Facing a (Not so) Blank Map

I am a map person. Maps inspire me in a way few things do.  Especially when I’m studying the map of a place I have the chance to learn with my own two feet.  Months ago, pulling up Mexico City on Google Earth or a touristic fold-out map of the city was like staring at a blank wall. The city’s grid was saturated with words that sounded clunky in my mouth and names of neighborhoods, streets and historic sites with no images, memories or experiences attached to them.

Opening Monstruo: Dread and Redemption in Mexico City, for the first time today, I found myself on the border of a world that I’m soon to be a part of. Its first pages are maps of the Historic Center and the city’s 16 districts, the subway lines and the Mexico Valley. I got a jolt of map-induced electricity that awoke me with the reality that for the next 12 months, I will be living smack dab in the belly of that beast of a city. Monstruo–which John Ross uses to refer to Mexico City– means “monster” in Spanish. The word refers every bit to its size as to its prehistoric origins as the capital of the Aztec world–and the complex, marveling, and messy trajectory which has brought the city to where it stands today: ruins amidst luxury high-rises amidst slums in a seemingly infinite megalopolis.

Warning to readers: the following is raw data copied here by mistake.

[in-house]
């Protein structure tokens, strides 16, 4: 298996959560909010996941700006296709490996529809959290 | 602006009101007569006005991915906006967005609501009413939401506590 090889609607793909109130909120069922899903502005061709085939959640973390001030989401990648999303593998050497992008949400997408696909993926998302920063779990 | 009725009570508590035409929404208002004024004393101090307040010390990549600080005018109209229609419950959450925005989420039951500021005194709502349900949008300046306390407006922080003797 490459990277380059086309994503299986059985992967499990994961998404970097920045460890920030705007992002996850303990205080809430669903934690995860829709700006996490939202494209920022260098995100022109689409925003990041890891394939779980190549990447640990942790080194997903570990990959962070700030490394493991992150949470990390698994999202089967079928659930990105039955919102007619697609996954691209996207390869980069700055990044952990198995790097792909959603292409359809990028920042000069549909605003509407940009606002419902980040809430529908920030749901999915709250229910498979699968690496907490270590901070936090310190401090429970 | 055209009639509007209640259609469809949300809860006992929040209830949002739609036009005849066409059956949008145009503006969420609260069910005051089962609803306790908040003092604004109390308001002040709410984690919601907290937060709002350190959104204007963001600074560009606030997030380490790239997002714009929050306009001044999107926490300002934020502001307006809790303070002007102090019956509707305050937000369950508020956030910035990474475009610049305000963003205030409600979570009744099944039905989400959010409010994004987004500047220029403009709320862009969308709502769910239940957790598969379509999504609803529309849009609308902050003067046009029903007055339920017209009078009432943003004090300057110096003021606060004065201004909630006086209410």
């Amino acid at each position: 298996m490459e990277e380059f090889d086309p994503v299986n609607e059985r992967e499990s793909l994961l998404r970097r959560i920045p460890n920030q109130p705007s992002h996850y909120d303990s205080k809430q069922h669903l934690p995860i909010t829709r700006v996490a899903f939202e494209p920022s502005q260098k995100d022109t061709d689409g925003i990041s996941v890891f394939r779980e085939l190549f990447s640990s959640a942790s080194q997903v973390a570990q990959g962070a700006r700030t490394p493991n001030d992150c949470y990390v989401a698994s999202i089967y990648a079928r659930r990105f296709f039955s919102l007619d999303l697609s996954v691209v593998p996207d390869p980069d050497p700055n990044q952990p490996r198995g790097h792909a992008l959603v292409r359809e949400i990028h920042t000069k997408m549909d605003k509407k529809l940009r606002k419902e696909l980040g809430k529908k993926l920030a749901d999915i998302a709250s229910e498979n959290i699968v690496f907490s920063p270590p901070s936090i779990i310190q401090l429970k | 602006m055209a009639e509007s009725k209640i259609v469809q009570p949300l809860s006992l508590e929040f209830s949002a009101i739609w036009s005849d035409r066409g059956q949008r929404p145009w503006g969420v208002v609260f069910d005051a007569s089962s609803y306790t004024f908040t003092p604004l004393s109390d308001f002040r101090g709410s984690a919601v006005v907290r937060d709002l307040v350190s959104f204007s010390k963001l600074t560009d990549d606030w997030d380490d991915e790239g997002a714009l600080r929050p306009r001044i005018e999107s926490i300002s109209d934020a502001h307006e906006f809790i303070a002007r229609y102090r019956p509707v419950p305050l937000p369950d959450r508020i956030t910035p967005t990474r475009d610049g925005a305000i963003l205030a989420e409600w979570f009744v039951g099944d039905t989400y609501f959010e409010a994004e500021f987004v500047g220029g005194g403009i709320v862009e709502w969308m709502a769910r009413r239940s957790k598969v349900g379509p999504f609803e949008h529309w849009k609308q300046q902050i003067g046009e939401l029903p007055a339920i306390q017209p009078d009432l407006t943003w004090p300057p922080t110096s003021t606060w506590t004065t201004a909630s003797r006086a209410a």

21.2 million people live in Mexico City (including the metropolis), making it the largest in the Western Hemisphere. The valley has served as the site of invasion and revolution, destruction and global industry, and is facing enormous consequences–environmental, social, political–for its exponential growth. It is now my turn to make an abrupt landing directly in a small but historic Quaker community striving for solidarity in a city with many challenges to its goals of sustainability, social cohesion and peace.

I’m not there yet, but almost. Only two days until I head south to join the community at the Casa de los Amigos for a year. I’m so eager to meet everyone and become involved with their various projects. I’m especially looking forward to the Hospitality and Migrant/Refugee Rights programs. (Which I will explain in more detail later, promise!)

On the day I arrive, a delegation of activists/miners from Chiapas will be coming to Mexico City to take a public stand against exploitative mining practices in their region in Southern Mexico, one of the poorest regions in the nation which has a long history of indigenous and land-rights struggles. Their presence in the Casa will be my introduction to solidarity hospitality work, and I will have the opportunity to gain the on-the-ground perspective of miners on extractive industries around the world. I’m incredibly excited to meet them and learn from them.